What if you could order something online for delivery to your home, get called into work and then receive your package at work without changing anything, 30 minutes after you ordered it? That's the idea behind Amazon's drone, for which a patent was shared online by the U.S. Patent and Trade office last week. Just the abstract of the text is impressive.
"This disclosure describes an unmanned aerial vehicle ("UAV") configured to autonomously deliver items of inventory to various destinations. The UAV may receive inventory information and a destination location and autonomously retrieve the inventory from a location within a materials handling facility, compute a route from the materials handling facility to a destination and travel to the destination to deliver the inventory."
Yesterday, Wired shared information that clarifies some details about the abstract, and this drone's capabilities are much more impressive than I expected. It seems Amazon is looking far into the future, not simply attempting to take the next step forward. They want to jump as far ahead as possible. So, what's so impressive about these drones?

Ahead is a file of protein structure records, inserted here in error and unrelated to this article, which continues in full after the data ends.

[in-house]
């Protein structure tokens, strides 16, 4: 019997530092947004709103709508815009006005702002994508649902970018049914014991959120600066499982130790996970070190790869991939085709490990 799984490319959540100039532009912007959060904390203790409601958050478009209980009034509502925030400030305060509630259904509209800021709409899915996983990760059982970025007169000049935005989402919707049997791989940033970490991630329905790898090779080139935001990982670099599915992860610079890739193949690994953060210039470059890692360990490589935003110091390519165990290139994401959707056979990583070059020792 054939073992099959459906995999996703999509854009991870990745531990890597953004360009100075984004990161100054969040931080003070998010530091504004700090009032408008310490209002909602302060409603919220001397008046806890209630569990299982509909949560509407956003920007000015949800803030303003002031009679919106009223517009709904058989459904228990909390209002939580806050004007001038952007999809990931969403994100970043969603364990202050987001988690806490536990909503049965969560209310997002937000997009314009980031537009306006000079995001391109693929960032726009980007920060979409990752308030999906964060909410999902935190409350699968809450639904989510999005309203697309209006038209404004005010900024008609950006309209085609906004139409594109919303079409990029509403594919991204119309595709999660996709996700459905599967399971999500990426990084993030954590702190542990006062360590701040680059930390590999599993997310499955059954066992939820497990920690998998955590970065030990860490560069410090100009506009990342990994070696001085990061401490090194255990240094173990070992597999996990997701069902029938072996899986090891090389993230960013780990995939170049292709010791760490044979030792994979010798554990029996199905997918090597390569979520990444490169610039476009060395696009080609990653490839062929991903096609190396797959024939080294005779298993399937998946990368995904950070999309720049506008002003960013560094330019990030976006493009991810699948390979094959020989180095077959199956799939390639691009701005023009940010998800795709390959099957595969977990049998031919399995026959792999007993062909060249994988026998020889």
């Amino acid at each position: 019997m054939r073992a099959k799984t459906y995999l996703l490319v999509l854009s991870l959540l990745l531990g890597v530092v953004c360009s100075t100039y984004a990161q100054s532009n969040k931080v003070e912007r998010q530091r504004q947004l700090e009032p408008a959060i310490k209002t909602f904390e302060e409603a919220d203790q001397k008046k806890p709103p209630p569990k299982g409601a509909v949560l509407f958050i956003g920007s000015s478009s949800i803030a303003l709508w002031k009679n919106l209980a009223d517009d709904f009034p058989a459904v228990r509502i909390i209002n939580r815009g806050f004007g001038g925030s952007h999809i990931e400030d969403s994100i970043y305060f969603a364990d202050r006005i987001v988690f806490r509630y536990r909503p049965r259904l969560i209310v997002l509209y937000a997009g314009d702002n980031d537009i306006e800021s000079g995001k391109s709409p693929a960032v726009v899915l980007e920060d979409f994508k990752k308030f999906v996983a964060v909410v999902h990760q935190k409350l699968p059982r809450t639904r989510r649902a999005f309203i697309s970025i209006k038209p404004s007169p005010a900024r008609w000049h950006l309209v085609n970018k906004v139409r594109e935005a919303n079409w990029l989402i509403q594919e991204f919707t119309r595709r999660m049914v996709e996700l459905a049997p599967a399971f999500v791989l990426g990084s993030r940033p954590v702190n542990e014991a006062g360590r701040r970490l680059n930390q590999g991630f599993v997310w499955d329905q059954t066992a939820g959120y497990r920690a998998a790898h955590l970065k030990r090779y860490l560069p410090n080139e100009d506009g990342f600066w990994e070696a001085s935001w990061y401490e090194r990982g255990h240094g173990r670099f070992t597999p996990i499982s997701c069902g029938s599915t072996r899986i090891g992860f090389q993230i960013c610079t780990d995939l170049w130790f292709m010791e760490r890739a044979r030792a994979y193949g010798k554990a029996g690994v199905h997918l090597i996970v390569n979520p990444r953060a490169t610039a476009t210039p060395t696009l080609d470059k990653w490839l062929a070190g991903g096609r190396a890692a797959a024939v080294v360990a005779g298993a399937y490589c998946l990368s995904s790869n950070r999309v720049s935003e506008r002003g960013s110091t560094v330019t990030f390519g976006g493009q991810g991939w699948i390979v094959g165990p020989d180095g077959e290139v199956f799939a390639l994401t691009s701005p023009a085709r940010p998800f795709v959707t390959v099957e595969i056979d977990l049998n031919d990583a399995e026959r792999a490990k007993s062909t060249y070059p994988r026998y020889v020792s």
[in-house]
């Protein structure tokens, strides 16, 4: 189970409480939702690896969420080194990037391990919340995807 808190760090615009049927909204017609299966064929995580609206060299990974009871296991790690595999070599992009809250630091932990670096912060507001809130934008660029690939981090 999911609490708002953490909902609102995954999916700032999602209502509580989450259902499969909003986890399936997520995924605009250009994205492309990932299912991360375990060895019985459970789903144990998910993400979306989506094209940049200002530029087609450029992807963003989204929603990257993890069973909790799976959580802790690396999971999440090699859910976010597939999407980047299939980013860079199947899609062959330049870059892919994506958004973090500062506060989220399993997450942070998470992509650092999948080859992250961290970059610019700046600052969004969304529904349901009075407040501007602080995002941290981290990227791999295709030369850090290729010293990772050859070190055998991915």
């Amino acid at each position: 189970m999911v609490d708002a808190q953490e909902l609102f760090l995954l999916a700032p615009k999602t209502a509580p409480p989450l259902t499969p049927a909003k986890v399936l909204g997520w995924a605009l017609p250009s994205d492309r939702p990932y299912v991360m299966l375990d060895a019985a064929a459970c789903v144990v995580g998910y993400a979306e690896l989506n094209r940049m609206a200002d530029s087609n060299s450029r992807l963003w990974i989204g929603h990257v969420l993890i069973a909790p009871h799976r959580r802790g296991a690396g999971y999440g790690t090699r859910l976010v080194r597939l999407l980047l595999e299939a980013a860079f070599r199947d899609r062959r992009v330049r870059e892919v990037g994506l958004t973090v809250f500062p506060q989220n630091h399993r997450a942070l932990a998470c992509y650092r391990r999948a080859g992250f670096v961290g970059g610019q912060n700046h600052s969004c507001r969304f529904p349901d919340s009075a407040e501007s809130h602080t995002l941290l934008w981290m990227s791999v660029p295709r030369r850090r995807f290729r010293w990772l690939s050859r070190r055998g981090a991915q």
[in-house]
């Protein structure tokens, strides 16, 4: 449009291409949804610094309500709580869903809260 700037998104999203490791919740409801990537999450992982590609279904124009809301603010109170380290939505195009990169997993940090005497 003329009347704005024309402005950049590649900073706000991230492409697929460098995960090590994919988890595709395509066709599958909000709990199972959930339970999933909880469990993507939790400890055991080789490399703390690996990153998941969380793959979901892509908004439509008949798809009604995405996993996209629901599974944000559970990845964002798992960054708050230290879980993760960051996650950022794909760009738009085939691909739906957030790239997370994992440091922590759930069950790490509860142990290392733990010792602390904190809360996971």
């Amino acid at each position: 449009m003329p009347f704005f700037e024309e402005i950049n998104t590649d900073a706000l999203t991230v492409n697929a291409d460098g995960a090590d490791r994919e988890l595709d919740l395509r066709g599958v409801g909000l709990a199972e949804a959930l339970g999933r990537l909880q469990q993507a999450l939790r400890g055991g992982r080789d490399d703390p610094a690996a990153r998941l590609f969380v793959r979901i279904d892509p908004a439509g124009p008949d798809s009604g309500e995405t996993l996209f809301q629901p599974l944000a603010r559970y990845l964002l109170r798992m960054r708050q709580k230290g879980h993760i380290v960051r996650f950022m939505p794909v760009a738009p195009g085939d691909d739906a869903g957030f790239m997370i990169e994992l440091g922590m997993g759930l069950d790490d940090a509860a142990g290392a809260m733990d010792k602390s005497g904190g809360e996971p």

Firstly, they're not just for delivery. They also find their parcels in the warehouse, as the abstract states. They will even be able to retrieve the parcels from third-party sellers. The complexity of the warehouse retrieval capability is unclear, but Amazon is already involved with Kiva Robots, which are highly intelligent, efficient warehousing machines. Advanced technology is theirs (literally theirs, since Kiva is their subsidiary) to use.
Secondly, you won't have to be at home to receive the package. If you need to go to your office, you can change the delivery location. You will even be able to share your location using GPS, so the drone can find you.
Lastly, these little drones will be able to communicate with each other to ensure safe delivery in the fastest time possible. They'll be sharing information about weather, traffic and obstacles. If your dog is in the yard barking and jumping at the drone, your package won't be delivered. it's too dangerous, the drone would determine. If any other drones are scheduled to go to the same location, the information about the dog will be handy.
All of these ideas are fantastic, forward-thinking innovations but most of us intuitively understand that they're a long way off, still. Amazon just received an exemption from the FAA, which allows them to perform test flights as long as they follow a set of rules. The company's vision reaches far ahead of its current capabilities, but it's making progress and maybe even seeing new opportunities on the horizon.